Groundbreaking report presents violations and obstacles impeding the realization of homeless people’s rights in Belarus.
The report, “Homeless people and the right to housing in Belarus,” was prepared by the Belarusian Helsinki Committee in collaboration with Human Constanta (Belarus) and Libereco – Partnership for Human Rights (Switzerland). The joint initiative aims to study and draw attention to the problems experienced by homeless people in Belarus in order to improve their condition and call for the fulfilment of their rights. The report is the first substantial document addressing these issues.
It analyzes state policies surrounding homelessness in Belarus and describes the limitations preventing the homeless from fulfilling their right to shelter and housing. It criticizes the insufficient attention given to the problem of homelessness and recommends that the government adopt an all-encompassing program for preventing, reducing, and mitigating homelessness.
In 12 recommendations, the three human rights organizations summarize what measures the Belarusian authorities should take to fulfil the human rights of homeless people.
“As a conclusion of the events during the Ice Hockey World Championship 2014 documented in the report, we call on the Belarusian authorities to prevent the repetition of mass arrests, administrative arrests and removal of homeless people from the city in connection with the June 2019 European Games in Minsk”, states Lars Bünger, Chairman of the Swiss Branch of Libereco.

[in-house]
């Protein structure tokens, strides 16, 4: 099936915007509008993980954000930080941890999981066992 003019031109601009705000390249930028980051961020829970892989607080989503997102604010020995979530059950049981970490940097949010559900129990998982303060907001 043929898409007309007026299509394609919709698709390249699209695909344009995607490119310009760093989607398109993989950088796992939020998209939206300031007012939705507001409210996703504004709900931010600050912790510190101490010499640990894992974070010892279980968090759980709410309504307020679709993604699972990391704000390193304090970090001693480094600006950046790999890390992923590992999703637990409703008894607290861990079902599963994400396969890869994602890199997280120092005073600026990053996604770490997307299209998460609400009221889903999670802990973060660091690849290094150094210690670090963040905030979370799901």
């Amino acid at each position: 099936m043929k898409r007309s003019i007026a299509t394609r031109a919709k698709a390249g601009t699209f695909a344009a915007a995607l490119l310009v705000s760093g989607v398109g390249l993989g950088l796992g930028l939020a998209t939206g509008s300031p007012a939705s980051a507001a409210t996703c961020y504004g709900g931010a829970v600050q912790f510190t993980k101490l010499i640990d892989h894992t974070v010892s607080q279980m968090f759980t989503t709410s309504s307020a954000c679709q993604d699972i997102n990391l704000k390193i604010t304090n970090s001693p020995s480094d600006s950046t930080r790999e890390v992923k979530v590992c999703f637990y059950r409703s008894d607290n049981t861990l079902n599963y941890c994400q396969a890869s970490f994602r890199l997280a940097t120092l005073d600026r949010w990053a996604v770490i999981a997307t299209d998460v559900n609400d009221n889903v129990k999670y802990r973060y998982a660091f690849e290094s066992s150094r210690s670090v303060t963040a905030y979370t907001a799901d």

The report is based on a study of Belarusian legislation and shows a lack of reliable statistics measuring the scale of the problem of homelessness in Belarus. This contributes to the neglect of this issue in the country. Furthermore, the lack of policy itself lends to the persecution of independent initiatives helping the homeless.
In face-to-face interviews made from November 2018 to January 2019 in Minsk and two regional cities, homeless people stressed the practices which restrict their access to public spaces. Several cases are documented in the report. They show how homeless people must risk their health when they are forced to seek out less secure places to spend the night.
Furthermore, the report presents an analysis of the procedures required for securing social housing, finding that in its current form, homeless people are excluded from this benefit. Existing rules governing evictions do not provide for alternative housing and do not account for the high risk of homelessness among evictees who find themselves in a vulnerable financial state.
The report also addresses limited access to justice in eviction cases, which is an additional risk factor for evictees who have been rendered homeless.
All findings are complemented by an online map of homeless assistance services and several videos introducing civil society activists working for the homeless.